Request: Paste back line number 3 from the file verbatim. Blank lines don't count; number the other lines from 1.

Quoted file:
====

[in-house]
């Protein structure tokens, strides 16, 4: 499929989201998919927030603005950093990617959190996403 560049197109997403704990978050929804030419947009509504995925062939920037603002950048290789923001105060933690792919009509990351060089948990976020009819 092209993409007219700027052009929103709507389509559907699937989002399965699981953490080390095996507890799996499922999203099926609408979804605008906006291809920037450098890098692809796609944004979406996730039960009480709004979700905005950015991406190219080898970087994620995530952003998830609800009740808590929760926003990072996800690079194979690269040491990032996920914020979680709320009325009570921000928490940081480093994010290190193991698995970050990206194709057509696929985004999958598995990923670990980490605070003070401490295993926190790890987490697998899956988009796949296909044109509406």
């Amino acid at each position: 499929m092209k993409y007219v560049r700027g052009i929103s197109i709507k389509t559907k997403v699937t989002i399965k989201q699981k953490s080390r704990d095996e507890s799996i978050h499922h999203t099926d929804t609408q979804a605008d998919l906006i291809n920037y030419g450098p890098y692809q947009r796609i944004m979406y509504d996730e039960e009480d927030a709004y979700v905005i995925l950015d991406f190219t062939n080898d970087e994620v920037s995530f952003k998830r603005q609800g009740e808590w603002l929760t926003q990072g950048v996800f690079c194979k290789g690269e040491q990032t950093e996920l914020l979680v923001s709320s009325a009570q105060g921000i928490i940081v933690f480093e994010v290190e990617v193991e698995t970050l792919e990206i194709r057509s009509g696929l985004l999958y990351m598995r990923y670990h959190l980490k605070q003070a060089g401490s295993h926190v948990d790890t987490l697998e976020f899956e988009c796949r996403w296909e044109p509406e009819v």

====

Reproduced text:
């Amino acid at each position: 499929m092209k993409y007219v560049r700027g052009i929103s197109i709507k389509t559907k997403v699937t989002i399965k989201q699981k953490s080390r704990d095996e507890s799996i978050h499922h999203t099926d929804t609408q979804a605008d998919l906006i291809n920037y030419g450098p890098y692809q947009r796609i944004m979406y509504d996730e039960e009480d927030a709004y979700v905005i995925l950015d991406f190219t062939n080898d970087e994620v920037s995530f952003k998830r603005q609800g009740e808590w603002l929760t926003q990072g950048v996800f690079c194979k290789g690269e040491q990032t950093e996920l914020l979680v923001s709320s009325a009570q105060g921000i928490i940081v933690f480093e994010v290190e990617v193991e698995t970050l792919e990206i194709r057509s009509g696929l985004l999958y990351m598995r990923y670990h959190l980490k605070q003070a060089g401490s295993h926190v948990d790890t987490l697998e976020f899956e988009c796949r996403w296909e044109p509406e009819v």